TV show? What happened? • Have you ever seen a friend being bullied? • What was it like for them? • How did it stop? • If you saw it again would you behave differently? • Have you ever been bullied? • Have you been able to stop it? • What are some of the things Jack did to stop himself or Christopher being bullied? • How does it feel to be bullied? • What can you do to help a friend or yourself when being bullied? • How can you stop yourself from bullying other people? Each group selects a representative to summarise and report back to the class.

Chapter 17: The Shoebox Reading and Viewing

Use comprehension strategies to build literal and inferred meaning. EN2-4A (ACELY1680, ACELY1692)

Activity • What does Jack take photos of before school? • What is in the box Nanna gave Jack? • What is Jack’s Mum wearing on her head in the wedding photo? • Why will Jack show Mr Angelou the whole film?

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• How did Nanna know something was worrying Jack? • Why did Jack share all his worries with Nanna?

Chapter 18: Where’s Four-Eyes? Reading and Viewing

Use comprehension strategies to build literal and inferred meaning. EN2-4A (ACELY1680, ACELY1692)

Activity • Who is making fun of Christopher? • Where does Jack take George Hamel to have their conversation? • What does George promise to do about Winger and Christopher? • How do students keep their phones hidden at school? • Why is Jack trying to talk to George Hamel? • When Jack is talking to George Hamel, he uses a few strategies to help him through the difficult conversation. What are these strategies? Have you ever had to use them yourself? Give an example.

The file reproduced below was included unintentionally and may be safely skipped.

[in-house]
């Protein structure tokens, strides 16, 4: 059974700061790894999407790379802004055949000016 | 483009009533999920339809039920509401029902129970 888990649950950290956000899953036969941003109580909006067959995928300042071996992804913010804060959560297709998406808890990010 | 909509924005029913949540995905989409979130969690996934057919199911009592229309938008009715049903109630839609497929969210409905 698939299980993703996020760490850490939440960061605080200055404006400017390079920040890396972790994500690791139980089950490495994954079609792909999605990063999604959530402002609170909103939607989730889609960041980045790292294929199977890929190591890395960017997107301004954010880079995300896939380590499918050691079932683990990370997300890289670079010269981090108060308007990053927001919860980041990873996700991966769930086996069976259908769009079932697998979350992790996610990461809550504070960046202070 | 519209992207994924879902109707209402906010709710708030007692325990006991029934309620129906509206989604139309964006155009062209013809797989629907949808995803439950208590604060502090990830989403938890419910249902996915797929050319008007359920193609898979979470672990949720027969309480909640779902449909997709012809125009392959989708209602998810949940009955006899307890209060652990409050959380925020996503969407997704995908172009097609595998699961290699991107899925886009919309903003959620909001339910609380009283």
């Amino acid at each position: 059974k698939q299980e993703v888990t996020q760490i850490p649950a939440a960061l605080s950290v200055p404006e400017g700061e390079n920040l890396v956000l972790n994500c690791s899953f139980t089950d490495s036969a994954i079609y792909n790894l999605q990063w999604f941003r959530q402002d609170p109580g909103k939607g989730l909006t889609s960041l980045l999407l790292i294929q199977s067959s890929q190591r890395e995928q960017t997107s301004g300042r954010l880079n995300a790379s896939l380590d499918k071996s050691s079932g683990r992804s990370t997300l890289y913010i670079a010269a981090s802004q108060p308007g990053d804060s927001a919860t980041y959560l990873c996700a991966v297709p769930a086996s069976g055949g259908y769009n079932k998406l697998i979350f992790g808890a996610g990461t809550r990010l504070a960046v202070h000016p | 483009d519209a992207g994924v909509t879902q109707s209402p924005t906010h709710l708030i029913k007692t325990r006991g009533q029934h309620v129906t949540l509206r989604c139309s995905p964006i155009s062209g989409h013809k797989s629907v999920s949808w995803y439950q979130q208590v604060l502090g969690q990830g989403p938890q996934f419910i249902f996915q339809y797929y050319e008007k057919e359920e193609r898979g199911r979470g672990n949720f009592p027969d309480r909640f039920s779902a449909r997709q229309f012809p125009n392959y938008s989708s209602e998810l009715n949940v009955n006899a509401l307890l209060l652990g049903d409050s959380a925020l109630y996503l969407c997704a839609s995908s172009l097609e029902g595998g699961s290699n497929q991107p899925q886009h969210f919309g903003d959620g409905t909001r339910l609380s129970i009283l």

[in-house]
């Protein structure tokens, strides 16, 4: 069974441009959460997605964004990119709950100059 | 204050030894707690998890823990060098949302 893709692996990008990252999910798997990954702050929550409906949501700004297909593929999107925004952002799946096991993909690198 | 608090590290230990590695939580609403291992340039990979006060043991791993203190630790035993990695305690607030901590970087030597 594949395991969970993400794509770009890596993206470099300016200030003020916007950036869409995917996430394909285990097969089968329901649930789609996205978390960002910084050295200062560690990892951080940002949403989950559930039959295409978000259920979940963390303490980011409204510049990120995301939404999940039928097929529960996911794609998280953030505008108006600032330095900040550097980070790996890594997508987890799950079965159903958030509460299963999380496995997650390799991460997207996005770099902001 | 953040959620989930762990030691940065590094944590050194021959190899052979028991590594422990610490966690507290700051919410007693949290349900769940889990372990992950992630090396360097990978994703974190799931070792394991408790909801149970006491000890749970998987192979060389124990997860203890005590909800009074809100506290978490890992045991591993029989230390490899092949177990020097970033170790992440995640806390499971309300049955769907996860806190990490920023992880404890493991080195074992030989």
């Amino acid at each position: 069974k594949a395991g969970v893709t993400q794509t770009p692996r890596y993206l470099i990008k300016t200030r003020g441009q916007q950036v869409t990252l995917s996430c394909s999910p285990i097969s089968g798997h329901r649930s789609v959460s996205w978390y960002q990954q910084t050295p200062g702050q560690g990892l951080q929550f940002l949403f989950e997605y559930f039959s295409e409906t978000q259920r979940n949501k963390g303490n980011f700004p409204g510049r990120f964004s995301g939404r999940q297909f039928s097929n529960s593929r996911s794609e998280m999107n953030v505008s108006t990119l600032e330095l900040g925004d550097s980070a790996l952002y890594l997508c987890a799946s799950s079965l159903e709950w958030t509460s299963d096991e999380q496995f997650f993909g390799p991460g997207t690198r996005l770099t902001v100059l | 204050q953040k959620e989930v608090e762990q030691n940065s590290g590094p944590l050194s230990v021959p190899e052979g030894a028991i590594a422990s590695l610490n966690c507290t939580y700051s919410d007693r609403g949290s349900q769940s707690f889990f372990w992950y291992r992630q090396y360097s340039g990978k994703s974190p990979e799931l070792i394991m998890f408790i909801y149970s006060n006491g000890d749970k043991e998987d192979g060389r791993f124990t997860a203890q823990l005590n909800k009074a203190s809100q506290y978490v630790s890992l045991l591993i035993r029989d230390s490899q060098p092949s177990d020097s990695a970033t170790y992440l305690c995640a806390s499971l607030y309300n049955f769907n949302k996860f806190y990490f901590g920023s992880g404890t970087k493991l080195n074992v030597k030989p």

Thinking Imaginatively, Creatively and Interpretively Use visual representations, including those digitally produced, to represent ideas, experience and information for different purposes and audiences.

EN2-10C

Activity: Create a visual representation of a tool kit that you could give to a person who is being bullied. Include strategies, encouragements, and truths about how they can expect to be treated.

Illustration: see page 130. Draw student’s attention to the illustration. At the start of chapter 18 there is an illustration of a blank face with glasses. Ask the students what the connection is between the illustration and the title of the chapter. See if you can find any other illustrations that offer a similar literal interpretation of the text.

Chapter 19: Even If You Don’t Win, How Can You Lose? Reading and Viewing

Use comprehension strategies to build literal and inferred meaning. EN2-4A (ACELY1680, ACELY1692) Activity • Where is Jack’s Dad? • What does Jack do after school? • What does Jack’s Mum come home with from

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Being Jack

Being Jack

Susanne Gervay

Suzie’s Super Discount Store? • Why does Jack pace across his bedroom? • How does Jack’s conversation with Nanna help him to make the decision to call his Dad? • How do you think Jack’s actions will affect Christopher?

Chapter 20: Plans Afoot Reading and Viewing

Use comprehension strategies to build literal and inferred meaning. EN2-4A (ACELY1680, ACELY1692)